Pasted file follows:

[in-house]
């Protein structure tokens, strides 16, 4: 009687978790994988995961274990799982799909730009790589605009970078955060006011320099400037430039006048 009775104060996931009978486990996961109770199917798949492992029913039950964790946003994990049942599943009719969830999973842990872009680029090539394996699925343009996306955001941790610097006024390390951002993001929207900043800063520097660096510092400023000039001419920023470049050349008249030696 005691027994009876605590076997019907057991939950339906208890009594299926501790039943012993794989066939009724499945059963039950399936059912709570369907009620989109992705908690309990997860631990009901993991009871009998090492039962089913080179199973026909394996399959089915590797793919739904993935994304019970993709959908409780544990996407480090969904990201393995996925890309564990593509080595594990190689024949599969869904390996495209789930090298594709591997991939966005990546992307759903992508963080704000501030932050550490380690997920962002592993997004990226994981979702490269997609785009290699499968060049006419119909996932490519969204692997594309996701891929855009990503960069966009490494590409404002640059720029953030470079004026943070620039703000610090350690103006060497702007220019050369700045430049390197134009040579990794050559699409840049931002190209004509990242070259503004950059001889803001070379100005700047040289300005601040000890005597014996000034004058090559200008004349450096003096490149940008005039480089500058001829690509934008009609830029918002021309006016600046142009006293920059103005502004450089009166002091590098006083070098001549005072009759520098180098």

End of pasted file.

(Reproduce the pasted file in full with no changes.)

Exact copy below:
[in-house]
């Protein structure tokens, strides 16, 4: 009687978790994988995961274990799982799909730009790589605009970078955060006011320099400037430039006048 009775104060996931009978486990996961109770199917798949492992029913039950964790946003994990049942599943009719969830999973842990872009680029090539394996699925343009996306955001941790610097006024390390951002993001929207900043800063520097660096510092400023000039001419920023470049050349008249030696 005691027994009876605590076997019907057991939950339906208890009594299926501790039943012993794989066939009724499945059963039950399936059912709570369907009620989109992705908690309990997860631990009901993991009871009998090492039962089913080179199973026909394996399959089915590797793919739904993935994304019970993709959908409780544990996407480090969904990201393995996925890309564990593509080595594990190689024949599969869904390996495209789930090298594709591997991939966005990546992307759903992508963080704000501030932050550490380690997920962002592993997004990226994981979702490269997609785009290699499968060049006419119909996932490519969204692997594309996701891929855009990503960069966009490494590409404002640059720029953030470079004026943070620039703000610090350690103006060497702007220019050369700045430049390197134009040579990794050559699409840049931002190209004509990242070259503004950059001889803001070379100005700047040289300005601040000890005597014996000034004058090559200008004349450096003096490149940008005039480089500058001829690509934008009609830029918002021309006016600046142009006293920059103005502004450089009166002091590098006083070098001549005072009759520098180098």